Thursday, January 14, 2010

In Defense of Food

One of my New Year's resolution is to cook more and especially - cook better. My goal is to use vegetables and spices which I have never used before and make dishes I have never made - or even tried. I also wanted to start cooking with better ingredients and start using local and "in-season" vegetables and fruits.

I have always liked to cook but somehow I lost my cooking-groove since I have moved to the US. Stuff tastes different than it tastes in Europe. I didn't quite understand how all the recipes that I used to make in Europe with great success all the time didn't come out here. I just finished Michael Pollan's book "In Defense of Food" and things are a lot more clear to me now. For example - the butter in America is white - that was one of the first things I noticed in terms of food. In Europe - especially in Austria and Ireland - the butter is yellow, not white. I now know that American butter is white because the cows are corn fed. If cows get to graze on grass the butter will be yellow. There are a lot of reasons why it's better for cows to eat grass than corn but I am not going to go into it all now - if you want to know I recommend you read Pollan's book.

So I realized instead of trying to make my old stand-bys taste like they used to be I should just try new stuff. I decided that nutritionally and taste-wise it would be best to start eating food that is in season where I live. Right now a lot of different greens like Kale and Chard and squashes are in season. To be honest I have never really tried those foods. In Holland you can get whichever food you want whenever you want since most foods are either raised in green houses or imported from warmer places so I never thought about eating seasonally.

Well, let me tell you guys - this New Years resolution was probably the best New Years resolution I have ever made. In the past two weeks I have been in culinary heaven. For the first time since I have moved here I feel like I can cook. I have tried new recipes every night except once - when we went to a restaurant - a restaurant which follows the same food principles which I have been following (thus the food was incredible). I have cooked butternut squash, spaghetti squash (a squash of which the flesh looks like pasta and surprisingly tastes pretty similar too), kale (in many different ways), winter soups and my favorite - oven roasted grape tomatoes with rosemary, garlic and olive oil. I also try to cook mostly vegetarian and if I use meat, I try to use really good quality meat.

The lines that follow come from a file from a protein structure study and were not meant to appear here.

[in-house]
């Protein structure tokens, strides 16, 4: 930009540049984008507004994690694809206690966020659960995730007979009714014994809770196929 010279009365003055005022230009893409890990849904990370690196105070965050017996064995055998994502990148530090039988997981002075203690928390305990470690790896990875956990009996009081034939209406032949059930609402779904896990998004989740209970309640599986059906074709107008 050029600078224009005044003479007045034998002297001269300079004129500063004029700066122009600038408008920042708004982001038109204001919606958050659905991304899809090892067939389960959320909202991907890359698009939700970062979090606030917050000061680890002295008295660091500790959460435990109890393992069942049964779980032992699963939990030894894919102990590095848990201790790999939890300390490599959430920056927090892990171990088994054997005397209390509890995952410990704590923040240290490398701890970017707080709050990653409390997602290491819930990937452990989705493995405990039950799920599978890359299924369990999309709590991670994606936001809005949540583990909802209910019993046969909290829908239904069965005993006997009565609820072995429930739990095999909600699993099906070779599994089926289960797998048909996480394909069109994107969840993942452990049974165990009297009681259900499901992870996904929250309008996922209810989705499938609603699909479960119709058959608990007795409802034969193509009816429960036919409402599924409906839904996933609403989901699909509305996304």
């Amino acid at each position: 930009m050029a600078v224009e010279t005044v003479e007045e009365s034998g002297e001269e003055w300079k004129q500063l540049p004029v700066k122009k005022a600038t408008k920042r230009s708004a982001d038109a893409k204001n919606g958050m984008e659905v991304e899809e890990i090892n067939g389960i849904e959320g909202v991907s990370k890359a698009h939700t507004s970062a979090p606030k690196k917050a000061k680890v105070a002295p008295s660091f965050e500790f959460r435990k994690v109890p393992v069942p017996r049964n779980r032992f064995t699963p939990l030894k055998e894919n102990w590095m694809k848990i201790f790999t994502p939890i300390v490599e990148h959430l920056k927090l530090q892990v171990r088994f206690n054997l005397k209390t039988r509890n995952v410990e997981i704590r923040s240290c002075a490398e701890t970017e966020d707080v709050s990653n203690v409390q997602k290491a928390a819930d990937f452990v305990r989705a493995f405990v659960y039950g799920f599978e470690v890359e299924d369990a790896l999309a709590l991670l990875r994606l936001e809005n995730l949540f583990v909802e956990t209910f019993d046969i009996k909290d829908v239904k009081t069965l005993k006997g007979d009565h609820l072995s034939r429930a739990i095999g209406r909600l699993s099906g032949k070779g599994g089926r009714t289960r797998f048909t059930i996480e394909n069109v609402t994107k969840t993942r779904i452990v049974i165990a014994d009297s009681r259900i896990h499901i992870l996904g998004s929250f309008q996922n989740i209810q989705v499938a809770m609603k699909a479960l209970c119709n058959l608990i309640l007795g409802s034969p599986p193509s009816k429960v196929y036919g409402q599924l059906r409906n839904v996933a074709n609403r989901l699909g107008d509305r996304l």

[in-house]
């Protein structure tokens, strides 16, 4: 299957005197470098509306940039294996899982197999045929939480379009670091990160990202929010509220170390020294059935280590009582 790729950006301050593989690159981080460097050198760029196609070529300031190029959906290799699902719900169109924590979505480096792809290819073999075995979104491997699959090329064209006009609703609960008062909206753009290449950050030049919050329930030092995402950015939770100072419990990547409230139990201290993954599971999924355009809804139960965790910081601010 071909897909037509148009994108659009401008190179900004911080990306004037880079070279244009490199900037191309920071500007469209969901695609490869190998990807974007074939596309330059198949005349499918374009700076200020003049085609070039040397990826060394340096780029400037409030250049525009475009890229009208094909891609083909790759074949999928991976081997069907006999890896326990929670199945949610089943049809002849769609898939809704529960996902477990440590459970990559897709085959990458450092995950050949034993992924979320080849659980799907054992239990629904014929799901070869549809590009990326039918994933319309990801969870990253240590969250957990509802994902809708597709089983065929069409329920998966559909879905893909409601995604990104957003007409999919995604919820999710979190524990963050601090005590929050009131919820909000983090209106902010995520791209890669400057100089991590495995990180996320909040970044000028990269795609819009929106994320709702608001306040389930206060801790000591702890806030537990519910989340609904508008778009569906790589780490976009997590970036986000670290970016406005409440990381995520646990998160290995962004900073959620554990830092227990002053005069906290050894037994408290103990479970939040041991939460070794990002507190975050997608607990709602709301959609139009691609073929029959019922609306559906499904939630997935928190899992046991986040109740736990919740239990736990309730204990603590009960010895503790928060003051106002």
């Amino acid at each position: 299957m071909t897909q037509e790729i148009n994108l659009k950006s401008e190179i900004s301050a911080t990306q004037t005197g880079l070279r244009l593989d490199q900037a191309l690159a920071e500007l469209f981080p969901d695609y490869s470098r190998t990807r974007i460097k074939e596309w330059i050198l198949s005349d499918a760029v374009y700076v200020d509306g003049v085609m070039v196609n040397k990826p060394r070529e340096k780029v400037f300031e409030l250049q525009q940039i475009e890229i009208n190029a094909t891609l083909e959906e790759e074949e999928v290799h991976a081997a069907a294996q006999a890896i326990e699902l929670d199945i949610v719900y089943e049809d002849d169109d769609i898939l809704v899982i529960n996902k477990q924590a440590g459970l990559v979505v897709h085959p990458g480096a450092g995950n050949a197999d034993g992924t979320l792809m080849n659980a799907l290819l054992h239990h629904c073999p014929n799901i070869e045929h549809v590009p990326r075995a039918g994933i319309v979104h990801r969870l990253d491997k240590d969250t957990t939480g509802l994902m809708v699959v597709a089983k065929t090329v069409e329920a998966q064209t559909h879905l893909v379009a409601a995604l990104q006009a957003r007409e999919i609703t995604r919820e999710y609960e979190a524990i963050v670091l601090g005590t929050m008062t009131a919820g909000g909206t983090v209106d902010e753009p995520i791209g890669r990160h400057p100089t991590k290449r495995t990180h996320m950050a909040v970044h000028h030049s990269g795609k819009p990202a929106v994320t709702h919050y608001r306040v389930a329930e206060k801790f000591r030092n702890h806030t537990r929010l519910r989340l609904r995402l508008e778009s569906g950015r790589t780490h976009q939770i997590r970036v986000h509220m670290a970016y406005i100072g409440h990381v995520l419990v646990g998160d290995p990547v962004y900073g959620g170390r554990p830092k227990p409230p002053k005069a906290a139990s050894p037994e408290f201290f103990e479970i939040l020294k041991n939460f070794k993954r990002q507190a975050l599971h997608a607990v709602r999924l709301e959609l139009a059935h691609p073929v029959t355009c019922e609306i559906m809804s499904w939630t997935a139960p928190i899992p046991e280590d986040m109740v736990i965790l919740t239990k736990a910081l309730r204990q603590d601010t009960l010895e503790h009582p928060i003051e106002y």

But not only have I really enjoyed every bite I have eaten in the last couple of weeks, I have also felt great. I am starting to think that those winter vegetables contain exactly the vitamins and minerals one needs to get through the winter without getting depressed and sick. One of the first dishes we made was a "green" soup with kale and spinach. The next day E and I felt energized and alive like we just got back from a long stay at a spa.

In short - I have been feeling fantastic.

If you are interested - here are Michael Pollan's 7 rules for eating - but please keep in mind that these make a lot more sense if you have read his book which I can very much recommend:

1. Don’t eat anything your grandmother wouldn’t recognize as food.
2. Avoid foods containing ingredients you can’t pronounce.
3. Don’t eat anything that wouldn’t eventually rot.
4. Avoid food products that carry health claims.
5. Shop the peripheries of the supermarket; stay out of the middle.
6. Better yet, buy food somewhere else: the farmer’s market or CSA.
7. Pay more, eat less.
8. Eat a wide diversity of species.
9. Eat food from animals that eat grass.
10. Cook and, if you can, grow some of your own food.
11. Eat meals and eat them only at tables.
12. Eat deliberately, with other people whenever possible, and always with pleasure.